Monday, October 1, 2012

Guest Post from Kimberly Gould on Contemporary History

Contemporary or Historical?

When I started writing Thickness of Blood, I knew it was set in the past. The girls wore dresses and were told not to run. A girl might not feel like she could tell her parents everything. A family might shun a teen for getting pregnant. I put those ideas together and tried to find a time that would work. I wanted the girls to have some independence, so that brought me to latter half of the twentieth century. After the fifties, but not as late as the eighties.

I instantly had a genre problem. Anything written at the turn of the twentieth century and even a little later (up to the second world war) would be classified as historical fiction. Anything written from the nineties and more recently, with ample electronics and technology, is contemporary. But what about those decades in between?

I did a quick Google search to define the two genres and found Contemporary History. It's usually listed as a course title or relating to a thesis in, you guessed it, history. As soon as I saw it, though, I knew that described my book.

My story took place in the seventies. Feminism was strong enough that men would crack jokes to make light of it, but not strong enough that a girl could wear slacks to school. Disposable pregnancy tests were an innovation. Roe vs Wade was still new, but abortion was a possibility a young girl might not even know was open to her.

In the midst of all that societal turmoil, I through a wrench at several young girls, in the form of sexual and physical abuse. Each girl succeeds or fails by the family she relies on. Indeed, even the abuser is defined by his family. One family is taxed by having too many children and has nothing to offer their daughter. Another is wealthy but cold and distant and won't accept a bastard grandchild. The abuser grows up in a household of abuse, not surprisingly, and the gruff father is shown to be callous to survive an abusive wife.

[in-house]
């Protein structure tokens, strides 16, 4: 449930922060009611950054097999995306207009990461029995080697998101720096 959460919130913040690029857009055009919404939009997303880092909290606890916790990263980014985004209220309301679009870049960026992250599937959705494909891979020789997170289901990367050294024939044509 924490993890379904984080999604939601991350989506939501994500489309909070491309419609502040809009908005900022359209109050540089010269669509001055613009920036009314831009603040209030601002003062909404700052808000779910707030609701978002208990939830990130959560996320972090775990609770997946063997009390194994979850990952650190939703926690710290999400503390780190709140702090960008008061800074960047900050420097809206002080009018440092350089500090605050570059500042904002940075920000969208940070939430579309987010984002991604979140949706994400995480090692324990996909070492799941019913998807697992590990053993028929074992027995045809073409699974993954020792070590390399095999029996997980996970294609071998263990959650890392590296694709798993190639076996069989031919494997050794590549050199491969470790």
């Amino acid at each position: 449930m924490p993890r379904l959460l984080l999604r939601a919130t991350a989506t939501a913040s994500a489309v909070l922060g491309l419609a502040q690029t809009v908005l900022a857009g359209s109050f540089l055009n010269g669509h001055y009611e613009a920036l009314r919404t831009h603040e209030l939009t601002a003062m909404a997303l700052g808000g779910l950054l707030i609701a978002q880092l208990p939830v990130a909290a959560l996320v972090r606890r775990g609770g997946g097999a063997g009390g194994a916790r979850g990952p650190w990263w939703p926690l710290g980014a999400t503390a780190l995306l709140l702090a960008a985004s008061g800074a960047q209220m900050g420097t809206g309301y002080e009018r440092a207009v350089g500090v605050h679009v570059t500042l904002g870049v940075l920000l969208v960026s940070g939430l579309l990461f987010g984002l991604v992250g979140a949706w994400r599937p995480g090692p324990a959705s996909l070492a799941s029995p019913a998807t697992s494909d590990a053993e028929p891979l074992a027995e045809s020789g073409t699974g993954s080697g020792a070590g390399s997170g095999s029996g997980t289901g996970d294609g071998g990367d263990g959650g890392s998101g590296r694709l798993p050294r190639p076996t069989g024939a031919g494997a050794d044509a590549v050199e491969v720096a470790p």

The final family, and the one with ties stronger than blood, is George's. He loves his wife and daughters dearly and would spoil them if he had the money. As it is, he spreads himself even thinner by taking on a fourth daughter that he won't see turned onto the streets. It is in this family that healing thrives. With such a bleak story, I had to have some light to give the reader hope. Both Daphne, George's daughter, and Lila, who he adopts, are able to move past the abuse onto successful lives.

Blurb for Thickness of Blood

George is obsessed with finding the man who raped his daughter. Searching the southern states in the 1970s, he tracks down James but also finds Lila, another girl victimized by his daughter’s rapist.
George holds himself responsible for not getting there sooner, not preventing Lila from becoming pregnant at fifteen and exiled by her family. Unable to abandon her, George gives Lila a new home, a new family. In the process, they both discover that some ties are thicker than blood.

You can buy Thickness of Blood through Martin Sisters Publishing.

Born Kimberly Donn Dell, she hated being called Kimmy, but when her Mom called her Kimmydonn, that was okay. Now she is married to Allen Gould and has Lilah, or Delilah, or Delilah Dell if she's misbehaving and Dad catches her. Continuing in her day job as an Environmental Consultant, Kim is also a writer in the time she finds on the sides.

You can find Kimberly Gould at or on Facebook or twitter (@Kimmydonn).

Thank you so much for stopping by and happy reading! :)

1 comment:

  1. I had to chuckle a little when I read this article since I was reminded that I don't have to Google search the 70's to find out what they were like. This young author did a great job with capturing the flavor of that era and I certainly recommend this book. David J. Kirk, author of Particular Stones


Comments are on moderation, so they'll become visible once I've read them. Words, words, words. I love them. Have you a few to lend?

Note: Only a member of this blog may post a comment.